- Cloud telephony became the buzz and caught investor interest too
- The communication technology landscape is also changing rapidly, from contact centres on the cloud to automated communication with bots
BENGALURU : The cloud communication market worldwide is projected to grow over three-fold from $1.36 billion in 2016 to $4.45 billion in 2021, according to Statista. This is not surprising, as enterprises shift to the cloud for flexibility, agility and a host of other benefits.
This is especially true of e-commerce businesses that want to connect with customers on multiple channels and contextualize their promotions. At the same time, startups targeting this booming market have to be nimble in adapting to changing needs.
“The ways in which cloud communication can be used by new-age companies continue to evolve as these businesses evolve,” says Karthik Reddy, managing partner of Blume Ventures, an early investor in cloud communication startup Exotel.
This makes it harder to create and sell new use cases because they’re not predictable. There are several moving parts in this shifting business landscape where innovations are happening.
The communication technology landscape is also changing rapidly, from contact centres on the cloud to automated communication with bots.
“Sometimes, it is hard to understand who is getting disrupted and who is disrupting. By the time an offering comes out, it has already become outdated,” says Reddy.
Just as personal calls are shifting to VoIP (Voice over Internet Protocol)—such as in WhatsApp calls—business communication too is moving. The rollout of 5G networks around the world—with India planning an auction of 5G airwaves by January—will create a whole new universe of use cases for cloud communication. Mobile broadband bandwidth will expand so much that movies will download in seconds instead of minutes. It’s a game-changer for video communication obviously, but that’s only a starter.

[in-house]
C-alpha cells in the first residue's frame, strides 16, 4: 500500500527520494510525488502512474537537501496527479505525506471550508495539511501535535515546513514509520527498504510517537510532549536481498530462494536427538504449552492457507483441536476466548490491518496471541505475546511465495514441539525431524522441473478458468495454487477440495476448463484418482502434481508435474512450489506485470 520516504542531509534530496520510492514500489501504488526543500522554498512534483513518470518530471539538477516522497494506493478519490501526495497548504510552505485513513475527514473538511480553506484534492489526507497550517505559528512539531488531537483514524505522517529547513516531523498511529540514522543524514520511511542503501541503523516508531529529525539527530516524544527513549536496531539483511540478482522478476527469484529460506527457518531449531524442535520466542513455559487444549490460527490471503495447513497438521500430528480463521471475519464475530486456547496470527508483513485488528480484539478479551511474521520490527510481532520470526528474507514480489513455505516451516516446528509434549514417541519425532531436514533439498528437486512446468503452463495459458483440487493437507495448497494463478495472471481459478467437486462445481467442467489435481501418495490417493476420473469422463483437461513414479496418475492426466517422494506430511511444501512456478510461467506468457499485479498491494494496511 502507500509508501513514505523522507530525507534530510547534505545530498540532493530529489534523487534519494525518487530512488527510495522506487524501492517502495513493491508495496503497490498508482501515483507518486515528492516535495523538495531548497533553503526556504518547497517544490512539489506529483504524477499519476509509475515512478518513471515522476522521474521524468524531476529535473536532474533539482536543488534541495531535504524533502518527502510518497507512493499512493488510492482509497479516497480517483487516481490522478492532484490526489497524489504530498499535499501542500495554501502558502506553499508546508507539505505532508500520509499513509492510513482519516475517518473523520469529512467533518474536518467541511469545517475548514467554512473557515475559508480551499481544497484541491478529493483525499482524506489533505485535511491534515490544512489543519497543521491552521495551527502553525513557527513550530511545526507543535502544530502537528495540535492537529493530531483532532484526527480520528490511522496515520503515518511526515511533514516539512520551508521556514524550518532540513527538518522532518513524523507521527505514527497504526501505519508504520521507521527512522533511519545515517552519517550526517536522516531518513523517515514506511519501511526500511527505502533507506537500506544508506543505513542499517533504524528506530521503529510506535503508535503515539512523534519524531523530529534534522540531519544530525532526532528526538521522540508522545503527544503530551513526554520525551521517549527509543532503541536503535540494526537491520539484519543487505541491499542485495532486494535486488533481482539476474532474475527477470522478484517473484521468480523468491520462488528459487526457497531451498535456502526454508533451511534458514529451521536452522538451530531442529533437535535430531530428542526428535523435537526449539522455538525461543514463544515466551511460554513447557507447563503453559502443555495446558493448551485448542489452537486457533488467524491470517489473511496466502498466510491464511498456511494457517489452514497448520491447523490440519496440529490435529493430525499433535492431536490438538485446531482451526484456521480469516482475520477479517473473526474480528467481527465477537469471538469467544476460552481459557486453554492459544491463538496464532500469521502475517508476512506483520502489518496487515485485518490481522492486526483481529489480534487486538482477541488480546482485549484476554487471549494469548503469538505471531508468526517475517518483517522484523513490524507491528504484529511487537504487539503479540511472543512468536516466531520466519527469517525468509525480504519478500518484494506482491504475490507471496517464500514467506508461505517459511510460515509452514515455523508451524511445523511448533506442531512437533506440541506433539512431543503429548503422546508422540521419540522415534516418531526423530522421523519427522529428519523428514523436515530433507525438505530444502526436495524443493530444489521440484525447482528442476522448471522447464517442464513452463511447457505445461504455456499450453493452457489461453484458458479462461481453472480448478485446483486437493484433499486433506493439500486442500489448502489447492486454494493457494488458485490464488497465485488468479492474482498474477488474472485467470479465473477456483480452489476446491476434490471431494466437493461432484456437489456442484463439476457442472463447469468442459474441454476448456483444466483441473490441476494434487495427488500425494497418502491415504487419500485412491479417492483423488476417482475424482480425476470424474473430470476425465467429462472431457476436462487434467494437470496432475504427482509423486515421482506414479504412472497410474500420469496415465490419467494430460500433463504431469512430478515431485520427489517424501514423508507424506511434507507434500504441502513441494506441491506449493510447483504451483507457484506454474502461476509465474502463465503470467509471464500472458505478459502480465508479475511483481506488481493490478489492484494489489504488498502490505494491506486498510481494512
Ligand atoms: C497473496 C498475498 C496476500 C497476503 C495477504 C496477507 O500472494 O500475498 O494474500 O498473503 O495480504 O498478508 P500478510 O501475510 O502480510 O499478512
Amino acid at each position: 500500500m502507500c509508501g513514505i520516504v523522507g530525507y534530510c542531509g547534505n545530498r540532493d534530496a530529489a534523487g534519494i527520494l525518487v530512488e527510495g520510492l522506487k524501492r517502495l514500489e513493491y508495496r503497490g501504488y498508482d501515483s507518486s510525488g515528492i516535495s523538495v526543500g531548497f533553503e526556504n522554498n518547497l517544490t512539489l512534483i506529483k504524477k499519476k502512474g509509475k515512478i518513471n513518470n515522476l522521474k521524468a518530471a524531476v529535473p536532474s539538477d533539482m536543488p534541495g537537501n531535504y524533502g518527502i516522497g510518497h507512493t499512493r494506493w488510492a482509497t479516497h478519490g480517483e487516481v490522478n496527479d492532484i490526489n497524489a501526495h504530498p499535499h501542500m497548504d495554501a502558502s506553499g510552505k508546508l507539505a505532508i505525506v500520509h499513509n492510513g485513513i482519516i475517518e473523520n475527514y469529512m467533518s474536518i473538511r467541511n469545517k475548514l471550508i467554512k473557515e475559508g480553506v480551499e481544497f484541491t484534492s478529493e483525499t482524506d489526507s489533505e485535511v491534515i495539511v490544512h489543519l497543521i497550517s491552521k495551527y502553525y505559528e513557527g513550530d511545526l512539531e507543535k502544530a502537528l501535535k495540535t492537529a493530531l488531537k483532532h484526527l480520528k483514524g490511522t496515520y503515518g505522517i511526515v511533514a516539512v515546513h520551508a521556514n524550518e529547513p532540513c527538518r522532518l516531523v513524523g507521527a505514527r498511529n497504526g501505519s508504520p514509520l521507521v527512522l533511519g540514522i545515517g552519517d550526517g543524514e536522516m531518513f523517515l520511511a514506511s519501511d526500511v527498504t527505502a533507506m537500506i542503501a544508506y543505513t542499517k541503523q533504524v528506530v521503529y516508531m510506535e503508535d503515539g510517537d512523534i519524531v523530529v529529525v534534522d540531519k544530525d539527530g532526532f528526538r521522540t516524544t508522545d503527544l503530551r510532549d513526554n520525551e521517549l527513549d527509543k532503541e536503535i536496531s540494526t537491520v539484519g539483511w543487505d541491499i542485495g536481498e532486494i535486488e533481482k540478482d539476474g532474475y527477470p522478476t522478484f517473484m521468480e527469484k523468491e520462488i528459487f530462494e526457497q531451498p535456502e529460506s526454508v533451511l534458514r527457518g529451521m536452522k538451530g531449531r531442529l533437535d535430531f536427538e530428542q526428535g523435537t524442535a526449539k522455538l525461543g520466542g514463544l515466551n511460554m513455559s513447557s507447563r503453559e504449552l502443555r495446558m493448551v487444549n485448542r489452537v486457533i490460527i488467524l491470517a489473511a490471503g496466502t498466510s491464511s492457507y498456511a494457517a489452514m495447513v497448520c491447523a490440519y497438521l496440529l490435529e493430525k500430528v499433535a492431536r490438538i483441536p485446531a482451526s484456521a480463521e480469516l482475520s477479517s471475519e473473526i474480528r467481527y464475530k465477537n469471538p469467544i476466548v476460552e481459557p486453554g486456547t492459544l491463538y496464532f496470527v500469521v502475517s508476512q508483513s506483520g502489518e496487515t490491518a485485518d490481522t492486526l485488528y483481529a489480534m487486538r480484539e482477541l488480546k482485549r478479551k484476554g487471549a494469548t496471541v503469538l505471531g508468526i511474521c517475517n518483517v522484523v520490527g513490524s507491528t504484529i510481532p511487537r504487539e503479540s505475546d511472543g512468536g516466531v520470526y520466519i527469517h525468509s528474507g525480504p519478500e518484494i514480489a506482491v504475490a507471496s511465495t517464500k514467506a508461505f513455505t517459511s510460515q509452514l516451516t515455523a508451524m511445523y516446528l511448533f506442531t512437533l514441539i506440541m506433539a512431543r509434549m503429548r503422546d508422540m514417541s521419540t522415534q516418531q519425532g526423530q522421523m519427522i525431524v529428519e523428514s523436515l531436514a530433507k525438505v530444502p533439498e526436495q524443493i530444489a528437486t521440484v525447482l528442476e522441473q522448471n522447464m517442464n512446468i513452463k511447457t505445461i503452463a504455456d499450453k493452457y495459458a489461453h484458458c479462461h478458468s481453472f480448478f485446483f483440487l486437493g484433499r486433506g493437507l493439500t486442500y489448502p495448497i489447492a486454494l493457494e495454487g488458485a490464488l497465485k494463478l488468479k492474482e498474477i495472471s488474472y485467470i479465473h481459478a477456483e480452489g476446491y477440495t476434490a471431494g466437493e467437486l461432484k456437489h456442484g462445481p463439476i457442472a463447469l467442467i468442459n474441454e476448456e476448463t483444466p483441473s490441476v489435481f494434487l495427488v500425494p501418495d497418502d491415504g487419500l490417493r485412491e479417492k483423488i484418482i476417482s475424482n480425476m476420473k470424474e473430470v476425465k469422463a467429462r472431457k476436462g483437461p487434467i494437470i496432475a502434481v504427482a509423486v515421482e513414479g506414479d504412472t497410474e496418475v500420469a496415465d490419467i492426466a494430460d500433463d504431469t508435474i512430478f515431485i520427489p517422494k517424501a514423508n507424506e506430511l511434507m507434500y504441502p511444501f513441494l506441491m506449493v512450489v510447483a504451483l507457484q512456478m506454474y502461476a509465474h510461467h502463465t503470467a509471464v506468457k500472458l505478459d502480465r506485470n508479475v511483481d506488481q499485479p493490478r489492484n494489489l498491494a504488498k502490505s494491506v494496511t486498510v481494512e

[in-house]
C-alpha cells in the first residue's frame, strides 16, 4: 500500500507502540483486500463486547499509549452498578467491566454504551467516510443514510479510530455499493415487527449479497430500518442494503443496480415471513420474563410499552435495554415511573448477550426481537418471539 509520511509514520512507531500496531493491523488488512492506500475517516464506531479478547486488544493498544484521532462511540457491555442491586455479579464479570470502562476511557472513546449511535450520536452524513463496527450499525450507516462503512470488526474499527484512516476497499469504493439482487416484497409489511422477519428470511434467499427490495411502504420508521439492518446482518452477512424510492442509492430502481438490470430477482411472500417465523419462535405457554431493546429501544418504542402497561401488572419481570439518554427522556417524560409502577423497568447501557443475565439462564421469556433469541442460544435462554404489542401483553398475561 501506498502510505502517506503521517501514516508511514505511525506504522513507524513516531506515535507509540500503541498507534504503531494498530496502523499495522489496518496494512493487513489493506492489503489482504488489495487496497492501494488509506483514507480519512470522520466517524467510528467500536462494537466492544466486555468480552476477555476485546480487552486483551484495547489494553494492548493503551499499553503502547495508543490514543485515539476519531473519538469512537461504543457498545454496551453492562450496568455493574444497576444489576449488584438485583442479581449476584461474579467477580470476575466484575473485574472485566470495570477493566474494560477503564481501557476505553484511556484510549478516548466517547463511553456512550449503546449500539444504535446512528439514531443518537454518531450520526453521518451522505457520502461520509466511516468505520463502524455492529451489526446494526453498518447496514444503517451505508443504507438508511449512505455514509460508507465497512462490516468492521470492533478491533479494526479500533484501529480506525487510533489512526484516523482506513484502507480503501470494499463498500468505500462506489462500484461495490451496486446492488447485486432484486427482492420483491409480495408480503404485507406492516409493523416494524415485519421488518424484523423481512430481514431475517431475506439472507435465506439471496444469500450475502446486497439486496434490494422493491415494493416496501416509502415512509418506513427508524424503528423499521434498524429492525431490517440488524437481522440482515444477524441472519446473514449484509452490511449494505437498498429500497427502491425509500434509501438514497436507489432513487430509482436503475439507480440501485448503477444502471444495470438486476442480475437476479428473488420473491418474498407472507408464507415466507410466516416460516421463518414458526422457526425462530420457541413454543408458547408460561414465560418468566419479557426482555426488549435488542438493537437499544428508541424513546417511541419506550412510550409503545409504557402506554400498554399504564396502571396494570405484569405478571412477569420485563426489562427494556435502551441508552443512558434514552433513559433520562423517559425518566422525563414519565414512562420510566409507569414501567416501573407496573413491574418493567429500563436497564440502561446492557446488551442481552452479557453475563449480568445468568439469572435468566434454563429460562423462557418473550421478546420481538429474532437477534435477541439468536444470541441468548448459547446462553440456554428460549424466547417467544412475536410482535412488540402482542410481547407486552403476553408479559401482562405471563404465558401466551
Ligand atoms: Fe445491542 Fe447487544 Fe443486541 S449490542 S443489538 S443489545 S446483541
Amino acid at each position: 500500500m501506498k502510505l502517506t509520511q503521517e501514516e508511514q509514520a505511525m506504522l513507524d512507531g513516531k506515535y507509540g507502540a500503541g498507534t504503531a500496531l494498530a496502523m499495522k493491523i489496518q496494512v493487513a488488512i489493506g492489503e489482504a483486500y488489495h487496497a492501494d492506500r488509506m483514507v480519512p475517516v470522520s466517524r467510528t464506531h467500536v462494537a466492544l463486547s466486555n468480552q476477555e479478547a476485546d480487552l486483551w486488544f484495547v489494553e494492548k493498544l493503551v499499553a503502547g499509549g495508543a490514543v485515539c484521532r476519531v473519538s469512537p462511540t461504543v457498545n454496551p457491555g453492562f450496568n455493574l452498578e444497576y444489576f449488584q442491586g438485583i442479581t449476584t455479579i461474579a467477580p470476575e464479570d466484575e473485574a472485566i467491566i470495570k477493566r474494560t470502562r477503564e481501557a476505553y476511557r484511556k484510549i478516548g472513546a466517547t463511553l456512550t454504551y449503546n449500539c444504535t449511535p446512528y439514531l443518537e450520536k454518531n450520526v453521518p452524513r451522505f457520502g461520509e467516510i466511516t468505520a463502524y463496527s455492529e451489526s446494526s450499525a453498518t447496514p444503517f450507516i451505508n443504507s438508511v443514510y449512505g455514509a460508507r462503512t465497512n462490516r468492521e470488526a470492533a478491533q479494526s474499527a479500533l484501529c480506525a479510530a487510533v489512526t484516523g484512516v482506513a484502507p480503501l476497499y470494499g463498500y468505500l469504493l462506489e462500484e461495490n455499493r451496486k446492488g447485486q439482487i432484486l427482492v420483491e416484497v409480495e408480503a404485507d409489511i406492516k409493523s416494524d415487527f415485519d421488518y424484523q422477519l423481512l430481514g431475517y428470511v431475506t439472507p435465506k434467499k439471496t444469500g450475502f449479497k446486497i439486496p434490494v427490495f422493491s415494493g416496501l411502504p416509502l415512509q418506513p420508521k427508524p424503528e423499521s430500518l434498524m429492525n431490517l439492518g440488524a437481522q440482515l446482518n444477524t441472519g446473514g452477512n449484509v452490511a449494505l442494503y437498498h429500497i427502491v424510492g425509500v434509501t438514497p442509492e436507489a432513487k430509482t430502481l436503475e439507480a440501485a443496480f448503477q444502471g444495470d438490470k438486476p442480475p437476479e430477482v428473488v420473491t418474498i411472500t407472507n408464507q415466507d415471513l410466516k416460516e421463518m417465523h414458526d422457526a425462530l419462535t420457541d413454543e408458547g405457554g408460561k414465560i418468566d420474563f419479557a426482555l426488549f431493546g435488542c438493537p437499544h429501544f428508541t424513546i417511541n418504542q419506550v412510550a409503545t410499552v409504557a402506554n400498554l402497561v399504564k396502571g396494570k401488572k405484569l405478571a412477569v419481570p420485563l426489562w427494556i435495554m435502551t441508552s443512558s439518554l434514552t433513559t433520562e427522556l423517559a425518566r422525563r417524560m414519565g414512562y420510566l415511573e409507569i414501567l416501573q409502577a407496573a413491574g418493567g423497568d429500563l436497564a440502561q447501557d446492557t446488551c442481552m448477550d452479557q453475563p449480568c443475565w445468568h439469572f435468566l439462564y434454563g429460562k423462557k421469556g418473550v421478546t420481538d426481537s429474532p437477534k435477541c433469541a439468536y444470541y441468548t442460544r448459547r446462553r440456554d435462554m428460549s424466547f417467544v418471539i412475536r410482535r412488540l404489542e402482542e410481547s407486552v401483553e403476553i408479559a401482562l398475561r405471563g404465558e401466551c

“We expect billions of devices to come online due to 5G. Cars and homes are already being connected. All devices will become smart devices,” says Reddy. “This will open up a wealth of use cases and large swathes of data for startups to work with.”
LESSONS FROM THE PAST
Startups and investors alike stumble in times of rapid change—and unlikely winners can emerge. A look back at telecom innovation in India makes that clear.
The noughties were all about value-added services like ring-back tones and SMS subscriptions as mobile usage started to take off. Companies like One97, OnMobile and ValueFirst, which were able to partner with telecom operators, rose rapidly before tapering away or moving into related businesses.
SMS subscription used to be a big thing, with packages on astrology, Bollywood, cricket and devotional themes being the most popular, “the ABCD of business,” as Thiyagarajan Maruthavanan, co-founder of SaaS startup accelerator Upekkha, who earlier worked with iSpirt to help enterprise startups go global, says.
Then new players came into the picture. Cloud telephony became the buzz and caught investor interest too. But the early ventures were too constrained to evolve and grow with the emerging requirements of businesses. “Your business model was determined by the telecom operator you had to depend on for connectivity,” explains Maruthavanan. “Your fate was tied to what the operator would allow you to do.”
And yet, at a time when investor interest had waned, a bootstrapped startup like Solutions Infini came along with an SMS-based business. New regulations which made SMS cost jump several-fold forced it to diversify into unified communication with messaging, voice, and other channels. That was what new-age businesses needed, it turned out. Solutions Infini went on to merge with Ubiquiti of Italy in 2016 to become Kaleyra, which now on the verge of going public on the NYSE.